The compact – that word again – check-in desk is unobtrusive at the entrance, doing nothing to divert the eye from the 100-seat Americana Bar behind and the 35-seat Dime coffee bar opposite. Lifestyle store Industry & Co will also have a small retail space in the lobby, selling small gift items.
The check-in desk will have a piece by the British artist Tracey Emin displayed overhead. “I Came Here For You” is the message played out in amber neon, chiming with the same artist’s “I Fell In Love Here” at The Dean. More than 160 artworks, with a focus on female artists, have been curated for the hotel by James Earley.
The intention is for the entire ground floor space “to be hive of activity”, with “people hot desking, grabbing a table and spending the day”, says Hurley. Rathmines coffee roastery TwoFifty Square will provide a house blend to Dime, and the Bretzel Bakery is designing a bespoke pastry offering.
The Americana Bar is dominated by a giant, 20-seat, teak-topped bar counter with black leather trim and bronze accents. O’Neill describes the colour scheme as “autumnal tans, greens and blacks – cosy colours, the sort of colours that wrap you up”. A dark, antique pine, barn-style ceiling adds a strongly rustic element.
Cocktails will be a big focus of the bar listings and, according to Hurley, who comes to this job after three years as the global brand ambassador for Teeling Whiskey, they will be a radical departure for Dublin. “We are using sous-vide, we are using centrifugal clarifiers, and we are using an ultra-sonic jewellery cleaner. A jewellery cleaner? “Yes, the vibrations change the flavour of what you put in it. Something like a negroni, if you put it into this, it changes the mouthfeel and the flavour of the drink.”
Is there a signature cocktail? “One drink that I’m quite excited about involves some Tanqueray gin, a small bit of white port and carbonated pineapple soda that we will make here ourselves. We use a method of extracting the juice from the pineapple by freezing rather than juicing or pressing.”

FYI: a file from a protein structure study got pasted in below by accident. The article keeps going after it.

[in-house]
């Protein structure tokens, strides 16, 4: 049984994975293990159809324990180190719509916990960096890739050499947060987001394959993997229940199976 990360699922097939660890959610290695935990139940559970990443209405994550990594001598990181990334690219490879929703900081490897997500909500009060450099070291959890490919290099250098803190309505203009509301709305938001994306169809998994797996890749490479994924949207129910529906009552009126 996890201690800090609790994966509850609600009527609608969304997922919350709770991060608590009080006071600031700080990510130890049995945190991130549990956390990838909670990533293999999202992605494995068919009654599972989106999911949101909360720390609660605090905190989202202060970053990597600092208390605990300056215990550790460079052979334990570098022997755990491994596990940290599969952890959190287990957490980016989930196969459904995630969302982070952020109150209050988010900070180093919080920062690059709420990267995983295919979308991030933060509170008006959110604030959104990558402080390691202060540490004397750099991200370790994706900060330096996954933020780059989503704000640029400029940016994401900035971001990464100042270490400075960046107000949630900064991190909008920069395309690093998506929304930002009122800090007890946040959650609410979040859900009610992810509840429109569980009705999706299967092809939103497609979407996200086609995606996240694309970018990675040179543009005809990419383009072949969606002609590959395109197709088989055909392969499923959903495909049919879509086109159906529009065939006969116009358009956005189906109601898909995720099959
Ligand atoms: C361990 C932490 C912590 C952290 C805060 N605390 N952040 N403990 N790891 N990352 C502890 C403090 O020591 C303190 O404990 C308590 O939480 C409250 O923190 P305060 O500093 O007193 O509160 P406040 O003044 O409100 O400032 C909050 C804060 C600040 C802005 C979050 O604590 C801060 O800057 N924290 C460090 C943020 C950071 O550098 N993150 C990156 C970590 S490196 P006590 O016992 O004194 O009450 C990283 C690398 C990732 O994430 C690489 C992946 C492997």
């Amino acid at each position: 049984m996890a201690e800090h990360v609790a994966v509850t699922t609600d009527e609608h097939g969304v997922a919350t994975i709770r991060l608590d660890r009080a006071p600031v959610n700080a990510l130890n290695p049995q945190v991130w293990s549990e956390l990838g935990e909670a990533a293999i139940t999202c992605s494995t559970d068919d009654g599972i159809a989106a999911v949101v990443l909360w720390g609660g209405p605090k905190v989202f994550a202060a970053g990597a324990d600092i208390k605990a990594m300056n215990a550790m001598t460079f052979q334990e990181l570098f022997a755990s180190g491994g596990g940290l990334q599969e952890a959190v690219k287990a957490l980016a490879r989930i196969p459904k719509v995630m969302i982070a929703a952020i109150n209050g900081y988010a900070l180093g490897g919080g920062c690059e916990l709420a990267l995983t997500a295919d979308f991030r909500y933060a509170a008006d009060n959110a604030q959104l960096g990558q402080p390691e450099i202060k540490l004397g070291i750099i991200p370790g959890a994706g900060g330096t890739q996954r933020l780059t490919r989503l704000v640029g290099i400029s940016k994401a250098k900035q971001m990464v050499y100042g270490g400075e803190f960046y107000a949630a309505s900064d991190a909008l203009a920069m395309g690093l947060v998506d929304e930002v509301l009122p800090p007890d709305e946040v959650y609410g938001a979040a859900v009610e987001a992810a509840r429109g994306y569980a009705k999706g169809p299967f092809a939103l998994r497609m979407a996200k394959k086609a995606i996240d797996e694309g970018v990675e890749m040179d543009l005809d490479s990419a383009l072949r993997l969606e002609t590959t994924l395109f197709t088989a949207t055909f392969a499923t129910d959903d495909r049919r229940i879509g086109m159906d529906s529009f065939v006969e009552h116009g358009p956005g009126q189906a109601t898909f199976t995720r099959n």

On the top floor of the building, Layla’s is a glassbox restaurant and terrace, with jaw-dropping almost 360-degree views taking in city landmarks – and the occasional cruise ship in Dublin Port – right around to the Dublin mountains. Quite a few formerly secluded residential properties and their gardens are also part of the picture. There are 95 seats in the restaurant, some in tan leather six-seater booths, and a further 45 on the terrace
Head chef Paul Devoy comes to the venture from a two-year stint as head chef at the Fitzwilliam Hotel in Dublin 2. A former butcher, Devoy retrained by doing a degree in culinary arts. He described his menu for Layla’s as “quirky with a little bit of fusion”. There are beef tacos alongside spiced tuna ceviche on the starters, a grill menu with four steaks and a daily fish special, and “something for everyone” selection of additional main courses.
In the basement, the 42-seat Stella Theatre Ranelagh will have a private bar and a snack and light meal menu including dumplings, tacos, burgers, hot dogs and fried chicken. Ann-Marie O’Neill describes the space as having “individual mid-century styled armchairs and couches with cosy lamps and side tables beside each armchair.” There will be twice daily screenings of what Press Up’s cinema director, Karl Geraghty, describes as “indie films, arthouse movies and cult classics.”